Base persistence class

    The fully qualified name of a class which the generated POJOs should extend, if required.

    Java Data Access Object

    Generates data access object for convenient access to the mapped classes and tables. Choose between Basic, Spring and JNDI DAOs.

    Generate precise findBy methods

    Generates a findBy method for each property in the mapped class.
    e.g. findByFirstName(“name”);

    Use custom templates

    Overrides MyEclipse’s internal velocity templates with your own versions. See Using Templates to Fine-Tune Generated Code for further details.

    Template directory

    Directory containing the root of the custom template tree.

  8. Accept the default settings, and click Next.

    Mapping details


    Rev-eng settings file

    This file contains the reverse engineering configuration and preferences and retains them for future use. Click the Setup button to specify an existing file or create a new one. The wizard creates this file automatically if one cannot be found.

    Custom rev-eng strategy

    Allows you to specify a custom reverse engineering strategy class. This class allows you to programmatically customize various aspects of the reverse engineering process. See Using a Custom Reverse Engineering Strategy for further details.

    Type Mapping

    Determines whether Java or Hibernate types are used in the type property of field mappings, e.g. java.lang.String vs. string. This setting is used only if a more specific setting in the Customized Type Mappings list on page 3 of this wizard cannot be found.

    ID Generator

    The ID Generator is a required field in the Hibernate mapping file. It defines the Java class used to generate unique identifiers for instances of the persistent class. See the Hibernate documentation that describes each of these ID Generator values in detail.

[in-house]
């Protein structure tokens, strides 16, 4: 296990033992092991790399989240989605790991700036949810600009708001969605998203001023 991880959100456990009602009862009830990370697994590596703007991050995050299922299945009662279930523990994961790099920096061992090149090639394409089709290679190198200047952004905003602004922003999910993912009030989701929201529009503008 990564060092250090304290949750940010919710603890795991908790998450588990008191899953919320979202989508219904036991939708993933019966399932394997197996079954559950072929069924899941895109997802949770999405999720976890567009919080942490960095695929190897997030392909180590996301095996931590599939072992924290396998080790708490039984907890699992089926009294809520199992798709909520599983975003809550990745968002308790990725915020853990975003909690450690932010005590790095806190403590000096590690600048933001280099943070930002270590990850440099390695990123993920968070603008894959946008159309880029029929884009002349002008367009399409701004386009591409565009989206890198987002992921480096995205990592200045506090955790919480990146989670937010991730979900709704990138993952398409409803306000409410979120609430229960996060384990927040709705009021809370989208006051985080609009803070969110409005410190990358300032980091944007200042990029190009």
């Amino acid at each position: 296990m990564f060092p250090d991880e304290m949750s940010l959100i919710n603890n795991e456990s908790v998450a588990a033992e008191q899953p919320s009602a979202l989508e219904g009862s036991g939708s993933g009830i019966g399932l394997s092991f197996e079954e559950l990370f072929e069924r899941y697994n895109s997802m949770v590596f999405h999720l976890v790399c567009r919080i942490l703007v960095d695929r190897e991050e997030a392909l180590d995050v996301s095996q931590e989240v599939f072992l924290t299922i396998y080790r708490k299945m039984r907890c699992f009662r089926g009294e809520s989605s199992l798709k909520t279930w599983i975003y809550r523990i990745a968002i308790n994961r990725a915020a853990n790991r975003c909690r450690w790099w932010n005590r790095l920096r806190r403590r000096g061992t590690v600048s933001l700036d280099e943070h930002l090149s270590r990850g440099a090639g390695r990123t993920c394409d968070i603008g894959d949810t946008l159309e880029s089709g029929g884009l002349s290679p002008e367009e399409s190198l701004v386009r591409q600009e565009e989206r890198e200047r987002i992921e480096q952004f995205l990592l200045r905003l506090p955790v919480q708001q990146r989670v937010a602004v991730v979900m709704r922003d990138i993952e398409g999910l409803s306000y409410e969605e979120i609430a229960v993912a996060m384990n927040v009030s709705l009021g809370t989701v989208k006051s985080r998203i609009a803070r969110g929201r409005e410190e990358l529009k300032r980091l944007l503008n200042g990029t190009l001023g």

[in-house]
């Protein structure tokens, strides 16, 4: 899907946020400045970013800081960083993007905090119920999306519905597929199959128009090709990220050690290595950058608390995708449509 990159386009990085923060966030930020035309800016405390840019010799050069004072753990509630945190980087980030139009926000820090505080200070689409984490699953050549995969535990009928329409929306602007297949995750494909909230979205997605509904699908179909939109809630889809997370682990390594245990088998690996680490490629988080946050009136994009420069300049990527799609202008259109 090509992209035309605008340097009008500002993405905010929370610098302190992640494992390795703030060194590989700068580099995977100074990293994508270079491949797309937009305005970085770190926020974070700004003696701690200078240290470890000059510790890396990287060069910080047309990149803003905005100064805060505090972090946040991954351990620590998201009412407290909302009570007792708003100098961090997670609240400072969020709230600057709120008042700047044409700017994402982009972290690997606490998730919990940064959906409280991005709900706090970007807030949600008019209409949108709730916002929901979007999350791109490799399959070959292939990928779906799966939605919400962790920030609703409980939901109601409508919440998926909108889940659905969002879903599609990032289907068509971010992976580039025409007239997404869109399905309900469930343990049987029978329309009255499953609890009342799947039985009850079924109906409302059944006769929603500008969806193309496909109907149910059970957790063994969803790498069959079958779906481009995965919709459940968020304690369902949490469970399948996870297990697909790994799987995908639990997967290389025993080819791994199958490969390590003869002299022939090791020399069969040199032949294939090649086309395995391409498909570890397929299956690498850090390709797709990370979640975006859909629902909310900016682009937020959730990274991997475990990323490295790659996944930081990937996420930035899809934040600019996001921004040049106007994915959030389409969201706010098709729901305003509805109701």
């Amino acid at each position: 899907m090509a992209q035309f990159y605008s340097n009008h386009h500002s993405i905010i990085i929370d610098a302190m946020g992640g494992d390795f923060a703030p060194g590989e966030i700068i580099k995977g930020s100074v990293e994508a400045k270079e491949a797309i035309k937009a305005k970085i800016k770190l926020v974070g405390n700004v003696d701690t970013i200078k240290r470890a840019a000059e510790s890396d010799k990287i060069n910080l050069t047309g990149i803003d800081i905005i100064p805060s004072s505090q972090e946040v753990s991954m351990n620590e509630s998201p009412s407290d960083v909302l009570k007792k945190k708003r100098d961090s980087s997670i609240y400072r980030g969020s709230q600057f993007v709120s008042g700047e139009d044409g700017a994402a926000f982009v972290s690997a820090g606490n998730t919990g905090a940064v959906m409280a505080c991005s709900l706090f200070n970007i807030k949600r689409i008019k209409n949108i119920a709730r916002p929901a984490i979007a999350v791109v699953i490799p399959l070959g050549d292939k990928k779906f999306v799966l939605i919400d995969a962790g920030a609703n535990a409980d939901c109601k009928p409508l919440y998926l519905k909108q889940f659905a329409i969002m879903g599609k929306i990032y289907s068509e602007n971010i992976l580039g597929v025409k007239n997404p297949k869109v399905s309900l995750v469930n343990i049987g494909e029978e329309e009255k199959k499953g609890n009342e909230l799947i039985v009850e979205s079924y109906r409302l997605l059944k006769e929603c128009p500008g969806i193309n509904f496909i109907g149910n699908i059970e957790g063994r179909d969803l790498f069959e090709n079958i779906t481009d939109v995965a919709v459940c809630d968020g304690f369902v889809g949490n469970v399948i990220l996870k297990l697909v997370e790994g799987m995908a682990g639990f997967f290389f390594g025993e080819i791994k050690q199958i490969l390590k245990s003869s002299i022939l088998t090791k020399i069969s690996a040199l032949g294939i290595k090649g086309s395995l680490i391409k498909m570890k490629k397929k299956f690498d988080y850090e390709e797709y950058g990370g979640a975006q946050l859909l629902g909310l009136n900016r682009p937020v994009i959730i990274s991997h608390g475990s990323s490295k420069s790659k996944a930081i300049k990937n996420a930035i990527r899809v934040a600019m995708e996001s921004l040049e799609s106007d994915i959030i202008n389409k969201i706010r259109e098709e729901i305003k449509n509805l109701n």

If blank or a more specific setting is not made on page 3 of this wizard, the Hibernate mapping engine chooses an ID generator for you.

    Generate basic typed composite IDs

    If a table has a multi-column primary key, a <composite-id> mapping is always created.

    If this option is enabled and there are matching foreign-keys, each key column is still considered a ‘basic’ scalar (string, long, etc.) instead of a reference to an entity. <many-to-one> elements are created, but they are marked as non-updatable and non-insertable.

    If you disable this option (recommended default), <key-many-to-one> elements are created instead.

    Generate version and timestamp tags

    If enabled, columns named “version” and “timestamp” are represented as <version> and <timestamp> tags in the generated mapping files.

    Enable Many-to-Many DetectionEnsures that when many-to-many relationships exist between tables selected for reverse-engineering, the relationships are detected and corresponding code is generated.
    Enable Many-to-One DetectionEnsures that when many-to-one relationships exist between tables selected for reverse-engineering, the relationships are detected and corresponding code is generated.

    Customized Type Mappings

    Allows you to specify a custom mapping from a JDBC type to a Hibernate type, using Length, Scale, Precision and Nullability as qualifying criteria for the JDBC type.

  9. Click the two Include Referenced Tables checkboxes to have the wizard include referenced tables in the reverse engineering process. Click Finish.

    Including referenced tables

Note: You can select a table or a column if you want to customize reverse engineering specifically for the table or for a column.

Reverse engineering details for a table and for a column


Class name

The fully qualified name of the data object class corresponding to this table.

ID Generator

The ID generator you want to use for this table.

JDBC type

The JDBC type override for this column.

Property name

The name of the generated property corresponding to this column.

Hibernate type

The Hibernate type corresponding to this column.

Include referenced / referencing tables

Expands the set of tables to be reverse engineered to other tables referenced by this table and tables referencing this table respectively.

Generate support for ListedTable(fk)->UnlistedTable and UnlistedTable(fk)->ListedTable